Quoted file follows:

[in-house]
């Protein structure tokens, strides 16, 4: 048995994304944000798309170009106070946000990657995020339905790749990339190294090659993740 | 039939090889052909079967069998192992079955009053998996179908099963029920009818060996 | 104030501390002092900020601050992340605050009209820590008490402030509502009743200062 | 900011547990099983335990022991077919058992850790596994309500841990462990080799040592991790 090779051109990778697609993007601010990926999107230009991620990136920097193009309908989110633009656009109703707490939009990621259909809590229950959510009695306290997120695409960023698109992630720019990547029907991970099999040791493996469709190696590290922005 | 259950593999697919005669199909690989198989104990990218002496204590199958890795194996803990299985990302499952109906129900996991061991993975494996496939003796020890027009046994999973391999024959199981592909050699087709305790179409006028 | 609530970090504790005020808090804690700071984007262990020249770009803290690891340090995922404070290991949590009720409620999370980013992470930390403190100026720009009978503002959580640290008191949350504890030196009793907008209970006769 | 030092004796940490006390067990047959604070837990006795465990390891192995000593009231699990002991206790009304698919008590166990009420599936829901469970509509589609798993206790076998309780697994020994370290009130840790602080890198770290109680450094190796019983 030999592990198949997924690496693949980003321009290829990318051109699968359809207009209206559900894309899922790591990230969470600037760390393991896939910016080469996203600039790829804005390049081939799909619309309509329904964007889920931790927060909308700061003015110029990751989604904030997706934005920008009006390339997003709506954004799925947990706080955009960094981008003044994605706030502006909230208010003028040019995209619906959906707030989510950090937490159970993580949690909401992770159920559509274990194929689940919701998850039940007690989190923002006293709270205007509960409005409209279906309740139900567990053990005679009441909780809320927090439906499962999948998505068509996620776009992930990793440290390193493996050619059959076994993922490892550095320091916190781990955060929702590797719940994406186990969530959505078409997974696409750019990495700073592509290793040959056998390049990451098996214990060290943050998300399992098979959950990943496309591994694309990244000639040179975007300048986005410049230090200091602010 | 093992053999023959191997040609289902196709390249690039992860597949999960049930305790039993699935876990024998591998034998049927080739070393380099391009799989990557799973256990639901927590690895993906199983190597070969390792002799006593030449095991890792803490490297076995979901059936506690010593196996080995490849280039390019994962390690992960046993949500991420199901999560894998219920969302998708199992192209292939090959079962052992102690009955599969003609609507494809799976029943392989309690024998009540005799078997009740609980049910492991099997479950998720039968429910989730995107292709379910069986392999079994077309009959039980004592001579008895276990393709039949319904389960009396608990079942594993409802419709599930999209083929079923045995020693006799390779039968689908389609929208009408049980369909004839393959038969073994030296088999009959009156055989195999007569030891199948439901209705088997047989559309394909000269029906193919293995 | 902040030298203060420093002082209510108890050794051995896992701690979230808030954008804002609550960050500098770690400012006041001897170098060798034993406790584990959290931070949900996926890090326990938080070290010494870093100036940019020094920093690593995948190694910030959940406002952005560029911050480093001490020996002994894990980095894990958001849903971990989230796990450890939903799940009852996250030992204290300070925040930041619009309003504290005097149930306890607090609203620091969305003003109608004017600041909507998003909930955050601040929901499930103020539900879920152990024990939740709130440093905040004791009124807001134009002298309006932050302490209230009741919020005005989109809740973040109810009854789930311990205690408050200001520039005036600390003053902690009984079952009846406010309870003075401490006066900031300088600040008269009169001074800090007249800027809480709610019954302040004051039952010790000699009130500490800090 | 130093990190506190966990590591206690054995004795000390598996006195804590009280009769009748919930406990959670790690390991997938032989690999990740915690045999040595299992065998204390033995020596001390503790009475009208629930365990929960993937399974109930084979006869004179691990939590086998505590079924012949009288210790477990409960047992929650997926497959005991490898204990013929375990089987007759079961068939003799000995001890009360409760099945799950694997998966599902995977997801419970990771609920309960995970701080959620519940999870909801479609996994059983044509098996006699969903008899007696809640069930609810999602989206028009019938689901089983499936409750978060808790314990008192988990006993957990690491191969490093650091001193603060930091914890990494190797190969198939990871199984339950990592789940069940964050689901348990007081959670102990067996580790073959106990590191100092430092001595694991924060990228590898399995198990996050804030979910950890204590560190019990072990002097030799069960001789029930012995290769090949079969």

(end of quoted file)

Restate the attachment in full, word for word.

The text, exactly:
[in-house]
């Protein structure tokens, strides 16, 4: 048995994304944000798309170009106070946000990657995020339905790749990339190294090659993740 | 039939090889052909079967069998192992079955009053998996179908099963029920009818060996 | 104030501390002092900020601050992340605050009209820590008490402030509502009743200062 | 900011547990099983335990022991077919058992850790596994309500841990462990080799040592991790 090779051109990778697609993007601010990926999107230009991620990136920097193009309908989110633009656009109703707490939009990621259909809590229950959510009695306290997120695409960023698109992630720019990547029907991970099999040791493996469709190696590290922005 | 259950593999697919005669199909690989198989104990990218002496204590199958890795194996803990299985990302499952109906129900996991061991993975494996496939003796020890027009046994999973391999024959199981592909050699087709305790179409006028 | 609530970090504790005020808090804690700071984007262990020249770009803290690891340090995922404070290991949590009720409620999370980013992470930390403190100026720009009978503002959580640290008191949350504890030196009793907008209970006769 | 030092004796940490006390067990047959604070837990006795465990390891192995000593009231699990002991206790009304698919008590166990009420599936829901469970509509589609798993206790076998309780697994020994370290009130840790602080890198770290109680450094190796019983 030999592990198949997924690496693949980003321009290829990318051109699968359809207009209206559900894309899922790591990230969470600037760390393991896939910016080469996203600039790829804005390049081939799909619309309509329904964007889920931790927060909308700061003015110029990751989604904030997706934005920008009006390339997003709506954004799925947990706080955009960094981008003044994605706030502006909230208010003028040019995209619906959906707030989510950090937490159970993580949690909401992770159920559509274990194929689940919701998850039940007690989190923002006293709270205007509960409005409209279906309740139900567990053990005679009441909780809320927090439906499962999948998505068509996620776009992930990793440290390193493996050619059959076994993922490892550095320091916190781990955060929702590797719940994406186990969530959505078409997974696409750019990495700073592509290793040959056998390049990451098996214990060290943050998300399992098979959950990943496309591994694309990244000639040179975007300048986005410049230090200091602010 | 093992053999023959191997040609289902196709390249690039992860597949999960049930305790039993699935876990024998591998034998049927080739070393380099391009799989990557799973256990639901927590690895993906199983190597070969390792002799006593030449095991890792803490490297076995979901059936506690010593196996080995490849280039390019994962390690992960046993949500991420199901999560894998219920969302998708199992192209292939090959079962052992102690009955599969003609609507494809799976029943392989309690024998009540005799078997009740609980049910492991099997479950998720039968429910989730995107292709379910069986392999079994077309009959039980004592001579008895276990393709039949319904389960009396608990079942594993409802419709599930999209083929079923045995020693006799390779039968689908389609929208009408049980369909004839393959038969073994030296088999009959009156055989195999007569030891199948439901209705088997047989559309394909000269029906193919293995 | 902040030298203060420093002082209510108890050794051995896992701690979230808030954008804002609550960050500098770690400012006041001897170098060798034993406790584990959290931070949900996926890090326990938080070290010494870093100036940019020094920093690593995948190694910030959940406002952005560029911050480093001490020996002994894990980095894990958001849903971990989230796990450890939903799940009852996250030992204290300070925040930041619009309003504290005097149930306890607090609203620091969305003003109608004017600041909507998003909930955050601040929901499930103020539900879920152990024990939740709130440093905040004791009124807001134009002298309006932050302490209230009741919020005005989109809740973040109810009854789930311990205690408050200001520039005036600390003053902690009984079952009846406010309870003075401490006066900031300088600040008269009169001074800090007249800027809480709610019954302040004051039952010790000699009130500490800090 | 130093990190506190966990590591206690054995004795000390598996006195804590009280009769009748919930406990959670790690390991997938032989690999990740915690045999040595299992065998204390033995020596001390503790009475009208629930365990929960993937399974109930084979006869004179691990939590086998505590079924012949009288210790477990409960047992929650997926497959005991490898204990013929375990089987007759079961068939003799000995001890009360409760099945799950694997998966599902995977997801419970990771609920309960995970701080959620519940999870909801479609996994059983044509098996006699969903008899007696809640069930609810999602989206028009019938689901089983499936409750978060808790314990008192988990006993957990690491191969490093650091001193603060930091914890990494190797190969198939990871199984339950990592789940069940964050689901348990007081959670102990067996580790073959106990590191100092430092001595694991924060990228590898399995198990996050804030979910950890204590560190019990072990002097030799069960001789029930012995290769090949079969």